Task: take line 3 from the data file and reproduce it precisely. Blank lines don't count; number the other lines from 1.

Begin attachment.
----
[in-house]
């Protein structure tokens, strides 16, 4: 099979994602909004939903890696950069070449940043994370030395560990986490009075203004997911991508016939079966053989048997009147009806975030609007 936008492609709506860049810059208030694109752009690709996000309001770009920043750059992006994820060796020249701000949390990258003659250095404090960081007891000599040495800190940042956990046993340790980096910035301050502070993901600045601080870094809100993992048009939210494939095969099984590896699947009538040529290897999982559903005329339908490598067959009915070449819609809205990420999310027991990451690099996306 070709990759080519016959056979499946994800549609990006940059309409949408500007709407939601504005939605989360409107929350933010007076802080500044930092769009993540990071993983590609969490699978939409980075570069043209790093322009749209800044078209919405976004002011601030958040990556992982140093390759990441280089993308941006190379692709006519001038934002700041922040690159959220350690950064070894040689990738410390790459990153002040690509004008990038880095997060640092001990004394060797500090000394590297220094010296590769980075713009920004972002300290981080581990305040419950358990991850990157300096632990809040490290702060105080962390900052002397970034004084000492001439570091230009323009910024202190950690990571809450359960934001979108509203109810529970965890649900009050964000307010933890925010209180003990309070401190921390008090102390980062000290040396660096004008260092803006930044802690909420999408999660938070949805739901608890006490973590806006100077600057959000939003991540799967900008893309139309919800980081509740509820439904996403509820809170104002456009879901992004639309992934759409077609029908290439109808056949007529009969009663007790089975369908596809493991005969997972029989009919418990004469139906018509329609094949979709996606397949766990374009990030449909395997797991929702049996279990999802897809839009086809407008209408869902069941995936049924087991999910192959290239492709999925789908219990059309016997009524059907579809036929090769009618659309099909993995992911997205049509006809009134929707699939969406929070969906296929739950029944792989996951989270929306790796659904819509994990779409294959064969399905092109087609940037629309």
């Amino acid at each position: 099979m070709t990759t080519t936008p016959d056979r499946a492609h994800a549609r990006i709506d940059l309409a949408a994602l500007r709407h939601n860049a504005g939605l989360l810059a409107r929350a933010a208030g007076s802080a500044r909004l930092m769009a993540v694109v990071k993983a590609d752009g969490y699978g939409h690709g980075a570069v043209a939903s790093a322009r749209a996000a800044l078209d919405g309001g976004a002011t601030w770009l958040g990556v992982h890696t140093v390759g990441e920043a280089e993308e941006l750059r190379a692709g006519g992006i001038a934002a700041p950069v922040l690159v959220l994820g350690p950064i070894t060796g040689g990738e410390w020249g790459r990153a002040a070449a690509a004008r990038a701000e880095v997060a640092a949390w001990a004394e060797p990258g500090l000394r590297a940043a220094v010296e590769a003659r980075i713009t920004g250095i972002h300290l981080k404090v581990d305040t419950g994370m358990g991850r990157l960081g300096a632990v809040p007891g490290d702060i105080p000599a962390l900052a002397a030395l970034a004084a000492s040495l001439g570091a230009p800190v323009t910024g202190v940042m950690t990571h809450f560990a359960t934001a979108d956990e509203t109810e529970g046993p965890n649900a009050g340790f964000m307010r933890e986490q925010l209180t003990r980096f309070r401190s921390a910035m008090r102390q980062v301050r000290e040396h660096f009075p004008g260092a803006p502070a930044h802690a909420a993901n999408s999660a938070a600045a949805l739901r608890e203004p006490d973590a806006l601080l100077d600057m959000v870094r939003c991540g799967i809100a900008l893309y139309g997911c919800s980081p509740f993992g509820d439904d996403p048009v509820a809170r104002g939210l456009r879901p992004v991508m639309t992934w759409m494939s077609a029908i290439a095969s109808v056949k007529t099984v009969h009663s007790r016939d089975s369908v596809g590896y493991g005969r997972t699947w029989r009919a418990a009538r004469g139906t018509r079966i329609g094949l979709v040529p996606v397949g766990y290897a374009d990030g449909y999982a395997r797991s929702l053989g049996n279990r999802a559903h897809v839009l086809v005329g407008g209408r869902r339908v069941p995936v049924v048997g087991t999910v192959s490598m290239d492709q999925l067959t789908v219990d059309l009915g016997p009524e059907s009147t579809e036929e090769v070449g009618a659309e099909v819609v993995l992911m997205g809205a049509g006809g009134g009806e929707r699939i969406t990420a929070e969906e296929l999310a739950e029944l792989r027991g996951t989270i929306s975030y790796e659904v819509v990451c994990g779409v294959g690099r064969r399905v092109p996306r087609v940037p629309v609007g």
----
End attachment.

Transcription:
């Amino acid at each position: 099979m070709t990759t080519t936008p016959d056979r499946a492609h994800a549609r990006i709506d940059l309409a949408a994602l500007r709407h939601n860049a504005g939605l989360l810059a409107r929350a933010a208030g007076s802080a500044r909004l930092m769009a993540v694109v990071k993983a590609d752009g969490y699978g939409h690709g980075a570069v043209a939903s790093a322009r749209a996000a800044l078209d919405g309001g976004a002011t601030w770009l958040g990556v992982h890696t140093v390759g990441e920043a280089e993308e941006l750059r190379a692709g006519g992006i001038a934002a700041p950069v922040l690159v959220l994820g350690p950064i070894t060796g040689g990738e410390w020249g790459r990153a002040a070449a690509a004008r990038a701000e880095v997060a640092a949390w001990a004394e060797p990258g500090l000394r590297a940043a220094v010296e590769a003659r980075i713009t920004g250095i972002h300290l981080k404090v581990d305040t419950g994370m358990g991850r990157l960081g300096a632990v809040p007891g490290d702060i105080p000599a962390l900052a002397a030395l970034a004084a000492s040495l001439g570091a230009p800190v323009t910024g202190v940042m950690t990571h809450f560990a359960t934001a979108d956990e509203t109810e529970g046993p965890n649900a009050g340790f964000m307010r933890e986490q925010l209180t003990r980096f309070r401190s921390a910035m008090r102390q980062v301050r000290e040396h660096f009075p004008g260092a803006p502070a930044h802690a909420a993901n999408s999660a938070a600045a949805l739901r608890e203004p006490d973590a806006l601080l100077d600057m959000v870094r939003c991540g799967i809100a900008l893309y139309g997911c919800s980081p509740f993992g509820d439904d996403p048009v509820a809170r104002g939210l456009r879901p992004v991508m639309t992934w759409m494939s077609a029908i290439a095969s109808v056949k007529t099984v009969h009663s007790r016939d089975s369908v596809g590896y493991g005969r997972t699947w029989r009919a418990a009538r004469g139906t018509r079966i329609g094949l979709v040529p996606v397949g766990y290897a374009d990030g449909y999982a395997r797991s929702l053989g049996n279990r999802a559903h897809v839009l086809v005329g407008g209408r869902r339908v069941p995936v049924v048997g087991t999910v192959s490598m290239d492709q999925l067959t789908v219990d059309l009915g016997p009524e059907s009147t579809e036929e090769v070449g009618a659309e099909v819609v993995l992911m997205g809205a049509g006809g009134g009806e929707r699939i969406t990420a929070e969906e296929l999310a739950e029944l792989r027991g996951t989270i929306s975030y790796e659904v819509v990451c994990g779409v294959g690099r064969r399905v092109p996306r087609v940037p629309v609007g």